The curmudgeonly comedian W. C. Fields lay dying in hospital and Cary Grant visited him. As Grant entered his room quietly, he saw Fields – a notorious agnostic, if not atheist, who professed that “religion is for chumps” – reading the Gideon Bible. Grant, surprised, asked, “What are you doing there, Bill?” To which Fields, never at a loss for drollery, replied “Just looking for the loopholes.”
Fields left his childhood home in Philadelphia at the age of eleven or eighteen depending on who you read, reputedly because he could no longer take the beatings and miserable treatment he got from his father. He never went home again but made his living initially as a juggler and then developed into the actor-comedian whose material never seems to grow old. Contrary to popular opinion, his tombstone does not read, “I’d rather be in Philadelphia.”
I suggest that Fields’ early experience of bad parenting, poverty, and miserable life had a lot to do with his view that “religion is for chumps.” Like so many of us, he covered his sensitivity with a veneer of prickliness. How often have you done this to avoid being hurt one more time? We all learn to hide our lamp under a basket, if we think that we are going to experience rejection and the hurt that goes with it by exposing ourselves to others, especially those in our own families.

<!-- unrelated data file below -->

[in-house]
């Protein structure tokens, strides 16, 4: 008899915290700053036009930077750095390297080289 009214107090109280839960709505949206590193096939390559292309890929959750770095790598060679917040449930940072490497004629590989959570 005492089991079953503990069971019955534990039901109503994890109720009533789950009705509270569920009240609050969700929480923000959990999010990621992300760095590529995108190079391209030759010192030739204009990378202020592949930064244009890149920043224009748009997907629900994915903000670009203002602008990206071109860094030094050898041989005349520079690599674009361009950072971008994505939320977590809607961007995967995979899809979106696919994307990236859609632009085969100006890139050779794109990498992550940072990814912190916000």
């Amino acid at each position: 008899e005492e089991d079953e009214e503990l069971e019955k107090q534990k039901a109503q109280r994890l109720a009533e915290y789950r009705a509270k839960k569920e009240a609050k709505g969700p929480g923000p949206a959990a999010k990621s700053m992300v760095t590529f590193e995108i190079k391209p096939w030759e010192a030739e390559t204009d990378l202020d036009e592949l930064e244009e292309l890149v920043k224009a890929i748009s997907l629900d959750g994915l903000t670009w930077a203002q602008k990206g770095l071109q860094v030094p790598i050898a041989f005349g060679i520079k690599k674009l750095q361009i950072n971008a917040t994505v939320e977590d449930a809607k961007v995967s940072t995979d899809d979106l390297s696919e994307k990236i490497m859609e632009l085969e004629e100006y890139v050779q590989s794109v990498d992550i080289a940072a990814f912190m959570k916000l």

J. B. Phillips, in his classic book YOUR GOD IS TOO SMALL, has a chapter entitled “God as Perennial Grievance.” God may come across initially as a bitter pill to swallow because of an experience you’d rather not have – a mean and unjust parent, a spouse who died “too soon,” the pain of suffering children, or the ravages of war. Fields was looking for loopholes, perhaps, because he never found the solace and consolation available from the God of Love to whom the Bible witnesses. When you call God Father and you have this backdrop of misery connected with that word and that person, it’s a bit hard to overcome the obstacles and affirm parenthood as benevolent or loving. Many people have had such a negative experience, all the way from sullen rejection to the horrors of incest. It would be a wonder if they did not have some sense of God as perennial grievance.
Yet in the end, I have to insist that it’s a matter of personal responsibility. How much blame do we spoon onto God that really belongs with us? When we lose our tempers and go into the irrational space that anger occupies, who is to blame: God or our own loss of self-control? Violence and war are but large-scale examples of our collective inability to control our temper tantrums and remember that the world is grounded on love. Sometimes we find ourselves in grand clashes with others who have also forgotten the nature of life, or who want to deny life to some while enhancing it for others. These are epic clashes, as with the Nazis in World War II, but it still comes down to failed individual and collective responsibility. God is not to blame for my failures; God is not the perennial grievance.
W. C. Fields’ father was a despicable parent who failed to display love toward his children, but as an adult Fields had a choice. He could have forgiven God for his father and his father for his distorted view of God. We have this choice repeatedly. It is so easy to blame others for our own failures, so easy to find scapegoats especially for the shortcomings we loathe in ourselves.